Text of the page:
- If there’s a o to ue change in the present tense, the gerund will have u in the stem
Dormir → durmiendo
Poder → pudiendo
Using the Gerund with Other Verbs
In the progressive tenses, the gerund is almost always paired with the verb estar to express an action in motion. It’s something that’s currently happening, right now, at this moment.
Ronaldo está quejándose. (Ronaldo is complaining.)
Javier Bardem me está seduciendo. (Javier Bardem is seducing me.)
This progressive construction can be paired up with just about any verb tense, but just remember that it means that the action is/was/will be continuously happening.
Here’s an example of each progressive construction:
Past progressive: Estuve trabajando como espía en Rusia por diez años. (I was working as a spy in Russia for ten years.)
Present perfect continuous: Hemos estado hablando y decidimos que tu blusa es fea. (We’ve been talking and we decided that your blouse is ugly.)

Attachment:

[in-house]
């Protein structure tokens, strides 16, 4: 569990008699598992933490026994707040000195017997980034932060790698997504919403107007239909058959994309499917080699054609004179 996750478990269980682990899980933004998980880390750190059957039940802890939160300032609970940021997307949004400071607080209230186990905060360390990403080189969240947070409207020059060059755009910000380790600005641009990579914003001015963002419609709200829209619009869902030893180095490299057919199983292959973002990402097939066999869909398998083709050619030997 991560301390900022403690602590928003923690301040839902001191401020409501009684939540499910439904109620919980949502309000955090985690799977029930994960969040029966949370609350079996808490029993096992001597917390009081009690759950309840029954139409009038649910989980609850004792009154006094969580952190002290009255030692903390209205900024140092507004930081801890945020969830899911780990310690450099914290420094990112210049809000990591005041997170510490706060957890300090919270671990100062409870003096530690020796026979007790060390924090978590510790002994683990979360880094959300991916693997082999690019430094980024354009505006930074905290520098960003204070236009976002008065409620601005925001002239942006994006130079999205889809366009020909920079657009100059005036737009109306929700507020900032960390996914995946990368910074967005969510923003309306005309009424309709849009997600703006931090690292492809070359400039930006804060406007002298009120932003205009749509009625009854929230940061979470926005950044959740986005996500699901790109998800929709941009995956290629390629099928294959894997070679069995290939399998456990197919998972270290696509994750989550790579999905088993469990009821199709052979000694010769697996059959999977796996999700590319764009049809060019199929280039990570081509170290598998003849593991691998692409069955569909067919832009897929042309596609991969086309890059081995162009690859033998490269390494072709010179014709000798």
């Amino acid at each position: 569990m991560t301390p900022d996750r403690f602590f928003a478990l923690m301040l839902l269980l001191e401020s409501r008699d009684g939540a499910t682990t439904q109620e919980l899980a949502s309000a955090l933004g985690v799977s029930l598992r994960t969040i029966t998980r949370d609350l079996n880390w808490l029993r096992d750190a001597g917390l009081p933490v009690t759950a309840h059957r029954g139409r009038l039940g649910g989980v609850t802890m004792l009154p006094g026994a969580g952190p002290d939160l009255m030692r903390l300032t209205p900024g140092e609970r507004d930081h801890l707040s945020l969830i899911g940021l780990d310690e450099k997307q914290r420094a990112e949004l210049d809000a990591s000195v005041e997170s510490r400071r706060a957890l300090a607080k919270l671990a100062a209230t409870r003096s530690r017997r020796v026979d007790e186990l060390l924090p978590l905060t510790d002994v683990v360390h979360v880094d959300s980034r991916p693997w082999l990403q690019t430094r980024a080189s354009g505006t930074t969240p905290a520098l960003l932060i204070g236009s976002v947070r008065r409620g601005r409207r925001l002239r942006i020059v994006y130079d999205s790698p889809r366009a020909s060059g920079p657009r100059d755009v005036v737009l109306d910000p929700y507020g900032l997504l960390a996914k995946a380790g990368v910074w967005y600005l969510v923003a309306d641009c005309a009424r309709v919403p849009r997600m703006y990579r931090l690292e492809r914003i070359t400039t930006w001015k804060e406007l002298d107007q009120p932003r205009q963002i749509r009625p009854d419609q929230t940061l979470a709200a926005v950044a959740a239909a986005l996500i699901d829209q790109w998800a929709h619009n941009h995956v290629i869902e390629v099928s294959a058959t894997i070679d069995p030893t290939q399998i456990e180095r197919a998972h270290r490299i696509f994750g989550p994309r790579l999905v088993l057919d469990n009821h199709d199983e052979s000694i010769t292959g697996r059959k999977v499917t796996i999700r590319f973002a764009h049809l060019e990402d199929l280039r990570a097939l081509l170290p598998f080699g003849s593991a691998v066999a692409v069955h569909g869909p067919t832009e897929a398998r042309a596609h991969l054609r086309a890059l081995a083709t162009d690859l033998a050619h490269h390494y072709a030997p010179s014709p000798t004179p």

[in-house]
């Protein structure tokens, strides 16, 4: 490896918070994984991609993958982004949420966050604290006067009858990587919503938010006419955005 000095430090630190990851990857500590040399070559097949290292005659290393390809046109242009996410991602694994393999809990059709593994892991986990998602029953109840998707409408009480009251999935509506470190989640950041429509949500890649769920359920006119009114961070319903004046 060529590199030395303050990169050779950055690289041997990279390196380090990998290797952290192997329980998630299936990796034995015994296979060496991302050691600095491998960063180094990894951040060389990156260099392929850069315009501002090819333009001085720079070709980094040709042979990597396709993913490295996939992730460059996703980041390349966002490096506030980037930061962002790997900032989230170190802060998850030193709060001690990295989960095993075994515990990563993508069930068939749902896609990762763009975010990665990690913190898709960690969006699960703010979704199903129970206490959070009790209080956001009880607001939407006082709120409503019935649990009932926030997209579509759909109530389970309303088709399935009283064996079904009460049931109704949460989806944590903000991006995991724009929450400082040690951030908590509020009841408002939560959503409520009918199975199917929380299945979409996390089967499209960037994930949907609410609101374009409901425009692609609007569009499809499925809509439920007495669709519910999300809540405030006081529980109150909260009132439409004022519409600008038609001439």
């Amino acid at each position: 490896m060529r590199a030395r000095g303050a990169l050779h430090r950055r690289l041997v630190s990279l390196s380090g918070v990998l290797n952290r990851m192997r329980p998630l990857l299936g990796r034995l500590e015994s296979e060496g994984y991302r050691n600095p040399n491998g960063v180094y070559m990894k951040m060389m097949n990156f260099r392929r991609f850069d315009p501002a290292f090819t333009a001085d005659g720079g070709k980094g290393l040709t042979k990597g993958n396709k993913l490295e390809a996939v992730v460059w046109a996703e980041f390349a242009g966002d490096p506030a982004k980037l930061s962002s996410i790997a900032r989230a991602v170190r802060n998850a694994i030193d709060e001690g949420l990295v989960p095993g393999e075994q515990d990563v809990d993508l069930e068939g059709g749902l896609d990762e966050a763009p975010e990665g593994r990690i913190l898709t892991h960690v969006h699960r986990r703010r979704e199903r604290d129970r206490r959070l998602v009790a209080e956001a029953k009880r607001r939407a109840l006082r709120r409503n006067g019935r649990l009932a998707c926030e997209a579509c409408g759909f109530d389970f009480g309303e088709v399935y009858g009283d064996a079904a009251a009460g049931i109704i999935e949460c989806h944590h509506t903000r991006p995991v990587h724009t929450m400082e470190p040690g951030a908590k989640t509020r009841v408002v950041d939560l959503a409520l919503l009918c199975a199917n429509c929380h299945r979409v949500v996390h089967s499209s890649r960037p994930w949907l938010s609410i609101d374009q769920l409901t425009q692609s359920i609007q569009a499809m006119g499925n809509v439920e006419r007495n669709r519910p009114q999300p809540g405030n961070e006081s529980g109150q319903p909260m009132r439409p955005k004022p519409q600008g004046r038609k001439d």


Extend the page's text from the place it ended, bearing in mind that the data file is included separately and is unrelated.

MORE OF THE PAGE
Future perfect continuous: Elena habrá estado saliendo con Juan por cinco meses en junio. (In June, Elena will have been dating Juan for five months.)
Pluperfect subjunctive: Si hubieras estado prestando atención en la prepa, esto ya lo habrías sabido. (If you had been paying attention in high school, you would have already known this.)
Note that these progressive tenses can’t be used with venir, ir and estar as their main verbs. For example, you cannot say: estoy yendo*, estoy viniendo*, and estoy estando*. These are all incorrect.
With Ir, Andar and Venir
If you want to express a little more emotion, you can use the gerund with ir. In addition, you can use it to express actions that are gradually unfolding over time.
¿Quién va conduciendo el tren? (Who’s driving this train?!)
Poco a poco Ricardo fue convirtiéndose en todo un hombre. (Little by little, Ricardo was becoming a man.)
You can also use the gerund with andar and venir. Using one of these verbs will add the idea of a repeated or insistent action to your sentence.